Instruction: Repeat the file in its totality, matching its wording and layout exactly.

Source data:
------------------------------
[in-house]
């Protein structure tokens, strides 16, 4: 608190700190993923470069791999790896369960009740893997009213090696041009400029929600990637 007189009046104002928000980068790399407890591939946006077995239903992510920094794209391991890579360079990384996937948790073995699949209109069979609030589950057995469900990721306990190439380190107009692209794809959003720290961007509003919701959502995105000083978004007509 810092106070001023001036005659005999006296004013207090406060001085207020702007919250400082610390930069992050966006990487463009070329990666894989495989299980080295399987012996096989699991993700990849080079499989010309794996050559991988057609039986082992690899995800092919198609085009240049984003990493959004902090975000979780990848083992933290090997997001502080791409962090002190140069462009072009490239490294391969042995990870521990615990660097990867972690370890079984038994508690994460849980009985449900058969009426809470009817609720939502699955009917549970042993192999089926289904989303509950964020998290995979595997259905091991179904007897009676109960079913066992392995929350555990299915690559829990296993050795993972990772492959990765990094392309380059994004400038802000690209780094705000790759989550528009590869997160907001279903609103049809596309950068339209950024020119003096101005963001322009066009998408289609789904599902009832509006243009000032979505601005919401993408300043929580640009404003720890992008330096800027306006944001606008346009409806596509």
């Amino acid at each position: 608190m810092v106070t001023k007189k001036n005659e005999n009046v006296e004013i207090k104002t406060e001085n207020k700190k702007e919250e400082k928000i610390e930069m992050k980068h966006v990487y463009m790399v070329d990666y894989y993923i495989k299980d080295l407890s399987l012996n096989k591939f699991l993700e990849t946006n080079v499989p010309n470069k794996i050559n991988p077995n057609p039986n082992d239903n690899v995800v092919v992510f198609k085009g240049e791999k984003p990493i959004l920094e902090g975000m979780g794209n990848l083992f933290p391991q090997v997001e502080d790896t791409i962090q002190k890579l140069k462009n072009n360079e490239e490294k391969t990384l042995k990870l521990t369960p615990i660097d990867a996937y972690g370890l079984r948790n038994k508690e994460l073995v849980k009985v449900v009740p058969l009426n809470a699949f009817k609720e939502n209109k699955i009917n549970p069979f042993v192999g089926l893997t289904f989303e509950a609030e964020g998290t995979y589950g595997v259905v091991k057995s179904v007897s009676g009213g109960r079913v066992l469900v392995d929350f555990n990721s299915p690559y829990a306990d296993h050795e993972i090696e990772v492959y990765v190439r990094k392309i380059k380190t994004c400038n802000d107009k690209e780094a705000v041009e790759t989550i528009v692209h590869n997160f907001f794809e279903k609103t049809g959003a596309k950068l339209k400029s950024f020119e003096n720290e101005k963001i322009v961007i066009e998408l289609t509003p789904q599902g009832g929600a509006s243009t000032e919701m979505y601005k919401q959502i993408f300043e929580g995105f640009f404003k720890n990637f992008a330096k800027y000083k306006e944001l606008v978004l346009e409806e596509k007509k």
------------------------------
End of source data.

[in-house]
């Protein structure tokens, strides 16, 4: 608190700190993923470069791999790896369960009740893997009213090696041009400029929600990637 007189009046104002928000980068790399407890591939946006077995239903992510920094794209391991890579360079990384996937948790073995699949209109069979609030589950057995469900990721306990190439380190107009692209794809959003720290961007509003919701959502995105000083978004007509 810092106070001023001036005659005999006296004013207090406060001085207020702007919250400082610390930069992050966006990487463009070329990666894989495989299980080295399987012996096989699991993700990849080079499989010309794996050559991988057609039986082992690899995800092919198609085009240049984003990493959004902090975000979780990848083992933290090997997001502080791409962090002190140069462009072009490239490294391969042995990870521990615990660097990867972690370890079984038994508690994460849980009985449900058969009426809470009817609720939502699955009917549970042993192999089926289904989303509950964020998290995979595997259905091991179904007897009676109960079913066992392995929350555990299915690559829990296993050795993972990772492959990765990094392309380059994004400038802000690209780094705000790759989550528009590869997160907001279903609103049809596309950068339209950024020119003096101005963001322009066009998408289609789904599902009832509006243009000032979505601005919401993408300043929580640009404003720890992008330096800027306006944001606008346009409806596509």
């Amino acid at each position: 608190m810092v106070t001023k007189k001036n005659e005999n009046v006296e004013i207090k104002t406060e001085n207020k700190k702007e919250e400082k928000i610390e930069m992050k980068h966006v990487y463009m790399v070329d990666y894989y993923i495989k299980d080295l407890s399987l012996n096989k591939f699991l993700e990849t946006n080079v499989p010309n470069k794996i050559n991988p077995n057609p039986n082992d239903n690899v995800v092919v992510f198609k085009g240049e791999k984003p990493i959004l920094e902090g975000m979780g794209n990848l083992f933290p391991q090997v997001e502080d790896t791409i962090q002190k890579l140069k462009n072009n360079e490239e490294k391969t990384l042995k990870l521990t369960p615990i660097d990867a996937y972690g370890l079984r948790n038994k508690e994460l073995v849980k009985v449900v009740p058969l009426n809470a699949f009817k609720e939502n209109k699955i009917n549970p069979f042993v192999g089926l893997t289904f989303e509950a609030e964020g998290t995979y589950g595997v259905v091991k057995s179904v007897s009676g009213g109960r079913v066992l469900v392995d929350f555990n990721s299915p690559y829990a306990d296993h050795e993972i090696e990772v492959y990765v190439r990094k392309i380059k380190t994004c400038n802000d107009k690209e780094a705000v041009e790759t989550i528009v692209h590869n997160f907001f794809e279903k609103t049809g959003a596309k950068l339209k400029s950024f020119e003096n720290e101005k963001i322009v961007i066009e998408l289609t509003p789904q599902g009832g929600a509006s243009t000032e919701m979505y601005k919401q959502i993408f300043e929580g995105f640009f404003k720890n990637f992008a330096k800027y000083k306006e944001l606008v978004l346009e409806e596509k007509k």